"home schooling"

Bring on the Comic Books!

Some people "poo-poo" comic books for their children. I don't--chosen appropriately by the parents, I think they are a wonderful motivational and--dare I say it?--educational tool.

This epiphany came the first time I purchased a comic book for my boys to read. It was Sonic the Hedgehog. My two oldest, who usually did nothing but bicker with each other, sat quietly in a chair and read the whole thing. Together. And again. And did I say "quietly?"

As they got older, they discovered Jason's and my "Calvin and Hobbes" books. We only had a few at the time, but they devoured them--to the point that I need to have one of them rebound. Despite the fact that most of the humour is over the head of an actual six-year-old, I loved that they loved them. I mean, C'mon! Calvin sometimes uses words that I have to look up! Eventually, we got the entire collection (which we doled out on special occasions and birthdays for at least a year).

The obsession with Garfield is one that Jason and I have been less fond of--we haven't purchased any, but they borrow them from the library. Jason and I both find Garfield to be kind of a negative jerk. Oh, well. None of the characters wear spandex, or have unrealistically-proportioned body parts, or is shown mostly naked, or--oh, wait. Yes they do. But in a funny way, not the give-you-nightmares-or-make-you-horny way. Could be worse.

Sonic comics have continued to be motivational to my children. After reading 10 books aloud to me (or 5 chapter books with book reports as they get older), they get a Sonic comic. It's a reward that is easy on the pocket book, and we thus reward reading with... Surprise! More reading!! What surprises me is that they haven't just figured out that they can buy the comics themselves with their "spend" money... but I'm glad!

The latest comic obsession has had a result that I didn't expect. My kids are devouring the "Bone" books by Jeff Smith as quickly as we can buy them or borrow them from the library. So far, we own the first four.

Apparently, one of the characters likes quiche. So there's vocabulary and culinary expansion right there--after I corrected their pronunciation, and explained what it is, they said, "That sounds good!" I said, "It is! I've made it, but it's been a while. I'll make it again soon." "Okay!" Yay! for getting them to want to try new things! :-)

Apparently also, one of the characters is obsessed with the book "Moby Dick." So, after a search through our Penguin Classics came up null, and then finding it among the books on our Aurora eReader, guess what Jude started reading last night?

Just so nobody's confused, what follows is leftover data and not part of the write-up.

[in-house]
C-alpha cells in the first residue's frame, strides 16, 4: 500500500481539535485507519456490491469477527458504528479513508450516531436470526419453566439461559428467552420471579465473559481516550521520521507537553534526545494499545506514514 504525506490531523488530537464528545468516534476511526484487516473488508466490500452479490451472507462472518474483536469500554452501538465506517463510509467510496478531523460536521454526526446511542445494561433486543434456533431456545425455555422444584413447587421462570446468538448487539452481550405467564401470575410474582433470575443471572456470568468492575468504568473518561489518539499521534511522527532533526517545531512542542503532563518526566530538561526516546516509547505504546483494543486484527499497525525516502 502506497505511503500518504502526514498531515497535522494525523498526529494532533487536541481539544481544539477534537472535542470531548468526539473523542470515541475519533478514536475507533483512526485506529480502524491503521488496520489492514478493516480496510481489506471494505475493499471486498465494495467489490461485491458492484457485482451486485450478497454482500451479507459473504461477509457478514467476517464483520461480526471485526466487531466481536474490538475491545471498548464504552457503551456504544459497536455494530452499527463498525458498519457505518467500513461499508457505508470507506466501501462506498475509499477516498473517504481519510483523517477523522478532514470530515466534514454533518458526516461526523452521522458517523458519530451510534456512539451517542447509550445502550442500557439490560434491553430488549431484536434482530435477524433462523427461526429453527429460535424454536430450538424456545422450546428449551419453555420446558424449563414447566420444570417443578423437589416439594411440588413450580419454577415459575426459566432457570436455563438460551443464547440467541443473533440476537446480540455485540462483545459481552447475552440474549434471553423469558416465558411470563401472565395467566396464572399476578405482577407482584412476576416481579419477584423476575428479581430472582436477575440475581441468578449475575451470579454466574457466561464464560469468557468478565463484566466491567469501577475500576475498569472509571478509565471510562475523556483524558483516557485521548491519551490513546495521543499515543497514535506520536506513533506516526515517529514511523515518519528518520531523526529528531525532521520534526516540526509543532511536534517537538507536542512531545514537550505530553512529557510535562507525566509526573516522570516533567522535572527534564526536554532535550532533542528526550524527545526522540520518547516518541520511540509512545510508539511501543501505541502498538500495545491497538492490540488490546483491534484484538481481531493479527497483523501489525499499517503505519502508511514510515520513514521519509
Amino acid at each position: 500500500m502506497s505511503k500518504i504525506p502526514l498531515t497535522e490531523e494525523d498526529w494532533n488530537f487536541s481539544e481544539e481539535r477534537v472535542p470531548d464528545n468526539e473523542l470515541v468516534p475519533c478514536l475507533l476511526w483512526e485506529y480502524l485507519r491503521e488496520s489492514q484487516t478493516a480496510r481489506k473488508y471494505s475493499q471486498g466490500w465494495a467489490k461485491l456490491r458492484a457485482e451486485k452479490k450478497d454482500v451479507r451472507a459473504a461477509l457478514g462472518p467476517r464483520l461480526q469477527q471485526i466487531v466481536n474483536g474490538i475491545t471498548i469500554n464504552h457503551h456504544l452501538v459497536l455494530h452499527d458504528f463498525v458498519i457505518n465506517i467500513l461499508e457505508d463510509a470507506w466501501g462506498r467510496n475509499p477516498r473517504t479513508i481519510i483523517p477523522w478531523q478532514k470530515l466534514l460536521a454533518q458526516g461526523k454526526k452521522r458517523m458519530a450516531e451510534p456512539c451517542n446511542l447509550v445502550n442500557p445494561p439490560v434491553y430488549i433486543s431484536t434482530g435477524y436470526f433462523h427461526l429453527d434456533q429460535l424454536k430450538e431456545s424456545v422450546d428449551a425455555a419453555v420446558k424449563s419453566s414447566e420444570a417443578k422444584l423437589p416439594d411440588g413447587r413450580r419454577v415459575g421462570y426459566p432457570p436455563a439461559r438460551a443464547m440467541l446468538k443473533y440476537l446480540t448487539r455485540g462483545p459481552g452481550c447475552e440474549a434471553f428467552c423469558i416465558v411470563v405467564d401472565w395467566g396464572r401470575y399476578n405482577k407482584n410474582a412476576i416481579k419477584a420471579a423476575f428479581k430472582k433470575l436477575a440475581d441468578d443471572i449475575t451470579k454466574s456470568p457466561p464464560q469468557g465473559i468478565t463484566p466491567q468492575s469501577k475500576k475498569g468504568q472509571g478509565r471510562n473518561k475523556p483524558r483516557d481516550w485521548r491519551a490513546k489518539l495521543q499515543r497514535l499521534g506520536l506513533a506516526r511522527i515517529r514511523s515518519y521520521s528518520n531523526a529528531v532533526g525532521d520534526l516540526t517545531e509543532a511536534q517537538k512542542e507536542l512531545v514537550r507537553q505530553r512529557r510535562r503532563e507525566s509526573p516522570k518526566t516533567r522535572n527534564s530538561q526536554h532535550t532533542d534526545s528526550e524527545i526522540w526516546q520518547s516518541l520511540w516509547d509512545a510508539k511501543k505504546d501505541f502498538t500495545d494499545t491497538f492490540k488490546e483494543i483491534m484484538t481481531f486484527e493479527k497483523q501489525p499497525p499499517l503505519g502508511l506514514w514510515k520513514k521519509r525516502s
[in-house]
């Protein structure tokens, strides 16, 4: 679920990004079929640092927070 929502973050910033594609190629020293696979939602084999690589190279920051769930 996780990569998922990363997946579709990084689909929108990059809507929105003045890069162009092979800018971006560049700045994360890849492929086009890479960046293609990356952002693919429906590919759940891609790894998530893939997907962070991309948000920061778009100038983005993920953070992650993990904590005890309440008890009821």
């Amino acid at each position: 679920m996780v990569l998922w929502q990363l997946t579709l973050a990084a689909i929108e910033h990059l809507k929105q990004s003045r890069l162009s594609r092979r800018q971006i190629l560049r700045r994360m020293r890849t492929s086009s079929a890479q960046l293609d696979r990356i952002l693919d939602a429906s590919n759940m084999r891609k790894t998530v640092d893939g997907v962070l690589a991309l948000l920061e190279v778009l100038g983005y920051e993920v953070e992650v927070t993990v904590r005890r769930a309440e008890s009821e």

He's already on chapter six, or something.

"The way they write the English takes a little getting used to," was his comment to me this afternoon.

After all my years trying to get my children interested in reading the classics--and trust me, I own and have available nearly every age-appropriate classic I can find, and have tried repeatedly to get them interested in them via reading aloud to them--who knew that a comic book would be the trigger that got them started on it?

So, yep, I like comic books. No one can tell me they aren't educational!!

The Wonder of Wire

Last week for History we were studying ancient Greek art and architecture. As a project to go along with it, I had the boys make a wire-frame sculpture. They did a pretty awesome job, I have to say.

Jabin's ("He looks like Junior Asparagus," I commented.):

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Jude's (He ended up having to add a support and a wire for the sword. It kept "wilting."):

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Noah's (like an egghead ninja!):

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Continental Birth Order

Yesterday, first day "back to school."

I kicked off our year-long history subject of ancient Greece and Rome with a "getting-our-bearings" activity of the seven continents and where we live. The little booklet of continents I printed off from Enchanted Learning happened to show North America last.

Noah: "I think God made North America last."

Me: "Really? Why?"

Noah: "Because it's last in the book."

Oh.

Something New Every Day

Last Saturday afternoon was our local Home School Education Fair. It is a chance for the home educated children in the area to get together and show some of the work they have been doing this year. Last year, Jude's project (the bat house... which I am now discovering I never managed to blog about? Was I busy, or something? Photo here.) was not finished in time. This year, the teacher planned a little better (ahem), so both Jude and Noah had a presentation all ready to go.

The assignment for Jude was an ocean animal report, and he had to do it in a tri-fold board format. He did awesome, doing research on the internet and in books, typing up the information, painting the board, colouring and cutting out letters that we printed from the computer for a title, matting all the sections, and being self-motivated to do it all.

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Things I learned from Jude's report:
  • Orca society is matriarchal.
  • Orcas and wolves have a lot in common; for example, they hunt in groups and will eat anything.
  • Orcas can live almost as long as humans.